Crossed Wires: Issues of Sovereignty, Community and Civilisation During Ethiopia's Accession to the League of Nations’
Norman Domeier et al. (eds) Intra-Trans-Supra? Legal Relations and Power Structures in History (Saarbrücken: Akademikerverlag, 2011): 76-89.
15 Pages Posted: 2 Oct 2014
Date Written: September 29, 2011
This chapter argues that the differences between orthodox international legal and Ethiopian conceptions of sovereignty and civilisation were consistently lost in translation during Ethiopia’s diplomatic encounter with the League of Nations, and especially during the Crisis of 1935-36. In the first place, the conditions attached to Ethiopia’s membership of the League can be linked directly to an inability on the part of inter-war international law, as institutionalised in the League, to recognise and respect the existence of a specifically Ethiopian conception of sovereignty. Second, the Abyssinian conception of civilisation as a process of cultural transformation made it possible of Ethiopia to present itself as equal in cultural terms to European states, and inferior to them only in material – that is, developmental and hence rectifiable terms.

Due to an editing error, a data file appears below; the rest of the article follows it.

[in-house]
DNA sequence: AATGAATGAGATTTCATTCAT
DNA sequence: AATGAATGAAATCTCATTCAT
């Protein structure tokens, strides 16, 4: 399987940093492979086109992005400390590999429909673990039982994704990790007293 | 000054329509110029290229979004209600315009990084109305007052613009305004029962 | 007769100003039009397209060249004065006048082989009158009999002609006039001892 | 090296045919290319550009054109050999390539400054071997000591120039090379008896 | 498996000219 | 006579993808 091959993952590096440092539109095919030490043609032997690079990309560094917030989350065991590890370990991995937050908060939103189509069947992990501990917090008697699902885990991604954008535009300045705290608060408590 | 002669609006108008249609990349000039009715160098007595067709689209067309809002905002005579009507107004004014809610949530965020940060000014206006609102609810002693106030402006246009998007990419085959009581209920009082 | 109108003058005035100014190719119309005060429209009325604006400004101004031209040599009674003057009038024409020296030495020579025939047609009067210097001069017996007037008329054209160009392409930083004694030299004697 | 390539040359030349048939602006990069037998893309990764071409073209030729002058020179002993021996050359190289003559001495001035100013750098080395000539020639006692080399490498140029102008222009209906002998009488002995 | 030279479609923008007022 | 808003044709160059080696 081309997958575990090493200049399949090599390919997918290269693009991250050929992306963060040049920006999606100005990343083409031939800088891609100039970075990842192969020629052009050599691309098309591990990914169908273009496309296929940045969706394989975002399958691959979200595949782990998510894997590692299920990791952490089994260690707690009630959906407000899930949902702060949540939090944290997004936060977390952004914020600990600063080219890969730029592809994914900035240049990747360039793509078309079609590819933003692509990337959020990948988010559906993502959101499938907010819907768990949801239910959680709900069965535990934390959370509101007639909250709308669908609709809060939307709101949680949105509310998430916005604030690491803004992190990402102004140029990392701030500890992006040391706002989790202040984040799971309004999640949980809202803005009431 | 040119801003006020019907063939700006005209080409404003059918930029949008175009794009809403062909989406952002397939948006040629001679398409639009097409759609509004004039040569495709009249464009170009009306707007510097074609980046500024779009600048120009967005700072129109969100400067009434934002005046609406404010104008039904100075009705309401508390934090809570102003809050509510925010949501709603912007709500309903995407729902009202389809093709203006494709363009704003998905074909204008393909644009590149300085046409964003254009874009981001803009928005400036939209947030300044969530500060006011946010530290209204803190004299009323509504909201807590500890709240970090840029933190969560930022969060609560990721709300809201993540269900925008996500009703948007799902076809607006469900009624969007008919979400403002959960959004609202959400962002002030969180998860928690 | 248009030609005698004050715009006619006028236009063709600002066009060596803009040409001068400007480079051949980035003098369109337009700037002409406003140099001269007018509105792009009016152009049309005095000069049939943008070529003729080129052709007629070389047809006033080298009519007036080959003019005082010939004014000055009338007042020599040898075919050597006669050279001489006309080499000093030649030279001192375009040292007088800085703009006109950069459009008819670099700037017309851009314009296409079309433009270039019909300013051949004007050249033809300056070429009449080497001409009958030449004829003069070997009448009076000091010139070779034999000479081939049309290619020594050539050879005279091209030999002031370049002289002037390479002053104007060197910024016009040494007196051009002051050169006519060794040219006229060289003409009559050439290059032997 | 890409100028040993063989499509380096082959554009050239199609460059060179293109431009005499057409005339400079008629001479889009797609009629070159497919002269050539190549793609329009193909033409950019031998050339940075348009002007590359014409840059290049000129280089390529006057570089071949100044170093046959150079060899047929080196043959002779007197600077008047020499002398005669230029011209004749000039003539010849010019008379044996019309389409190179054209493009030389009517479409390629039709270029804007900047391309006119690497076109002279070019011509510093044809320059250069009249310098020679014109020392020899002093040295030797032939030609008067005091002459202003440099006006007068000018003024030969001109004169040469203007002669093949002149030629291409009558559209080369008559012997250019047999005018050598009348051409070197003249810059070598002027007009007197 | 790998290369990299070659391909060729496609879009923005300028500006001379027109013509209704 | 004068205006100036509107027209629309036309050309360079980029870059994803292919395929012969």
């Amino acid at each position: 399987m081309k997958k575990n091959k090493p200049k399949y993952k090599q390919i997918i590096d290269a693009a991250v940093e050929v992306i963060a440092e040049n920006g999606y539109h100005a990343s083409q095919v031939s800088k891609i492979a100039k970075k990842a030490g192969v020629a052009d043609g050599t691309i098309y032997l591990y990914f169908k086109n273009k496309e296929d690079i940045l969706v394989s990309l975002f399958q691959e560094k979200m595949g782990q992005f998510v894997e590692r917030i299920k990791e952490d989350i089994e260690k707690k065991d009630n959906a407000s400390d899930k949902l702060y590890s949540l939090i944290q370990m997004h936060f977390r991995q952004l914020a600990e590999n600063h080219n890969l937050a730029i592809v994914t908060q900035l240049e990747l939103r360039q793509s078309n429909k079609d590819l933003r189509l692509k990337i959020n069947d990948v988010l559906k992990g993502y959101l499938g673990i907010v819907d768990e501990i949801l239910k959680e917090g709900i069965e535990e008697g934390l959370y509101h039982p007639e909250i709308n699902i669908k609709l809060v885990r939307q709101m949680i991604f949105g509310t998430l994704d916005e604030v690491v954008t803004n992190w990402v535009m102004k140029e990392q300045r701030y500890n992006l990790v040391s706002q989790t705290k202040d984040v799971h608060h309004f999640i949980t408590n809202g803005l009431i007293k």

Keywords: Sovereignty, civilisation, civilization, statehood, Ethiopia, League of Nations
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